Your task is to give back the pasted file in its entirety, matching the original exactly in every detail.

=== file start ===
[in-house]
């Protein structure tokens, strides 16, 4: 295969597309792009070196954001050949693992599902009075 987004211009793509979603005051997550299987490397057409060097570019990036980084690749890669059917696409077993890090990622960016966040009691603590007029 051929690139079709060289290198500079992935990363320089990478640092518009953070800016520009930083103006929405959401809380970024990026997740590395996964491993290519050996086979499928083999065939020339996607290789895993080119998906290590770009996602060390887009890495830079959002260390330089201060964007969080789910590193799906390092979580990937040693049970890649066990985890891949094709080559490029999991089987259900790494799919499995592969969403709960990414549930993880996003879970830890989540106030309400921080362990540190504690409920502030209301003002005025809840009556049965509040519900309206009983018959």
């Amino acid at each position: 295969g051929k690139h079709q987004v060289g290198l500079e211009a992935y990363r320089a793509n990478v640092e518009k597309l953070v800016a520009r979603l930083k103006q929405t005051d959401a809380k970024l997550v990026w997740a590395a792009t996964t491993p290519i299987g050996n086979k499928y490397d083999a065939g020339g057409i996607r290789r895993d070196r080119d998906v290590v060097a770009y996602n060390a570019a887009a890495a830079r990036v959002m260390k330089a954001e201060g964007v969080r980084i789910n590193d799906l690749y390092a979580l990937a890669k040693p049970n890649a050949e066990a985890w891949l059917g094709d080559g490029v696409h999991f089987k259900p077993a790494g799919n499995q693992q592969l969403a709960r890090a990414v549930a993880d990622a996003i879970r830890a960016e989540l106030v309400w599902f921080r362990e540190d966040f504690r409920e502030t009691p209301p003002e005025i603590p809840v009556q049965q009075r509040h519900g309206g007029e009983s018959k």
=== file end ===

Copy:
[in-house]
């Protein structure tokens, strides 16, 4: 295969597309792009070196954001050949693992599902009075 987004211009793509979603005051997550299987490397057409060097570019990036980084690749890669059917696409077993890090990622960016966040009691603590007029 051929690139079709060289290198500079992935990363320089990478640092518009953070800016520009930083103006929405959401809380970024990026997740590395996964491993290519050996086979499928083999065939020339996607290789895993080119998906290590770009996602060390887009890495830079959002260390330089201060964007969080789910590193799906390092979580990937040693049970890649066990985890891949094709080559490029999991089987259900790494799919499995592969969403709960990414549930993880996003879970830890989540106030309400921080362990540190504690409920502030209301003002005025809840009556049965509040519900309206009983018959």
């Amino acid at each position: 295969g051929k690139h079709q987004v060289g290198l500079e211009a992935y990363r320089a793509n990478v640092e518009k597309l953070v800016a520009r979603l930083k103006q929405t005051d959401a809380k970024l997550v990026w997740a590395a792009t996964t491993p290519i299987g050996n086979k499928y490397d083999a065939g020339g057409i996607r290789r895993d070196r080119d998906v290590v060097a770009y996602n060390a570019a887009a890495a830079r990036v959002m260390k330089a954001e201060g964007v969080r980084i789910n590193d799906l690749y390092a979580l990937a890669k040693p049970n890649a050949e066990a985890w891949l059917g094709d080559g490029v696409h999991f089987k259900p077993a790494g799919n499995q693992q592969l969403a709960r890090a990414v549930a993880d990622a996003i879970r830890a960016e989540l106030v309400w599902f921080r362990e540190d966040f504690r409920e502030t009691p209301p003002e005025i603590p809840v009556q049965q009075r509040h519900g309206g007029e009983s018959k």